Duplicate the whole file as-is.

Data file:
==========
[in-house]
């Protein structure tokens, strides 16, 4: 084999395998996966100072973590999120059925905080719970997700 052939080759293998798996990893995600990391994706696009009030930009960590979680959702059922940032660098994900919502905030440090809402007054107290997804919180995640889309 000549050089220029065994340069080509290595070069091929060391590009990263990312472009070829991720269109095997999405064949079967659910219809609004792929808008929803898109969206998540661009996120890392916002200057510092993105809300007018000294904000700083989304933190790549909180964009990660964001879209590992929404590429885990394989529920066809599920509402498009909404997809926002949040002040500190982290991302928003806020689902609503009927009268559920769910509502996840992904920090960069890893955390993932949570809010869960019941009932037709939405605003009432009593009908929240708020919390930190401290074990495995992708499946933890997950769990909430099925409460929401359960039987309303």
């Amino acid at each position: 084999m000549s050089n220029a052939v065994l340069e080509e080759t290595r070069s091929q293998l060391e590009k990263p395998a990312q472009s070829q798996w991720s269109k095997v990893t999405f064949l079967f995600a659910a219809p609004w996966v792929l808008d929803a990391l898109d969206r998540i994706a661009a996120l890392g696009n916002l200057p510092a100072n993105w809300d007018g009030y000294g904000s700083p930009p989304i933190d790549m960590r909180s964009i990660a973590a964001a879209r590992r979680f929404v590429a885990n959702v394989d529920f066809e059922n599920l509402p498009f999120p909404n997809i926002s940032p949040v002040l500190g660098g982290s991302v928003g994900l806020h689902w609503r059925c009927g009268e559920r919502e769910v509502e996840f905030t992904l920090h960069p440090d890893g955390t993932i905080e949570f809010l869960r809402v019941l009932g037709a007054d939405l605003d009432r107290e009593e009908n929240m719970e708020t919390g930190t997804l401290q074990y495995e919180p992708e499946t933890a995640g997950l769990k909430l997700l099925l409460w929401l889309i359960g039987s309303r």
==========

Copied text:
[in-house]
């Protein structure tokens, strides 16, 4: 084999395998996966100072973590999120059925905080719970997700 052939080759293998798996990893995600990391994706696009009030930009960590979680959702059922940032660098994900919502905030440090809402007054107290997804919180995640889309 000549050089220029065994340069080509290595070069091929060391590009990263990312472009070829991720269109095997999405064949079967659910219809609004792929808008929803898109969206998540661009996120890392916002200057510092993105809300007018000294904000700083989304933190790549909180964009990660964001879209590992929404590429885990394989529920066809599920509402498009909404997809926002949040002040500190982290991302928003806020689902609503009927009268559920769910509502996840992904920090960069890893955390993932949570809010869960019941009932037709939405605003009432009593009908929240708020919390930190401290074990495995992708499946933890997950769990909430099925409460929401359960039987309303």
């Amino acid at each position: 084999m000549s050089n220029a052939v065994l340069e080509e080759t290595r070069s091929q293998l060391e590009k990263p395998a990312q472009s070829q798996w991720s269109k095997v990893t999405f064949l079967f995600a659910a219809p609004w996966v792929l808008d929803a990391l898109d969206r998540i994706a661009a996120l890392g696009n916002l200057p510092a100072n993105w809300d007018g009030y000294g904000s700083p930009p989304i933190d790549m960590r909180s964009i990660a973590a964001a879209r590992r979680f929404v590429a885990n959702v394989d529920f066809e059922n599920l509402p498009f999120p909404n997809i926002s940032p949040v002040l500190g660098g982290s991302v928003g994900l806020h689902w609503r059925c009927g009268e559920r919502e769910v509502e996840f905030t992904l920090h960069p440090d890893g955390t993932i905080e949570f809010l869960r809402v019941l009932g037709a007054d939405l605003d009432r107290e009593e009908n929240m719970e708020t919390g930190t997804l401290q074990y495995e919180p992708e499946t933890a995640g997950l769990k909430l997700l099925l409460w929401l889309i359960g039987s309303r």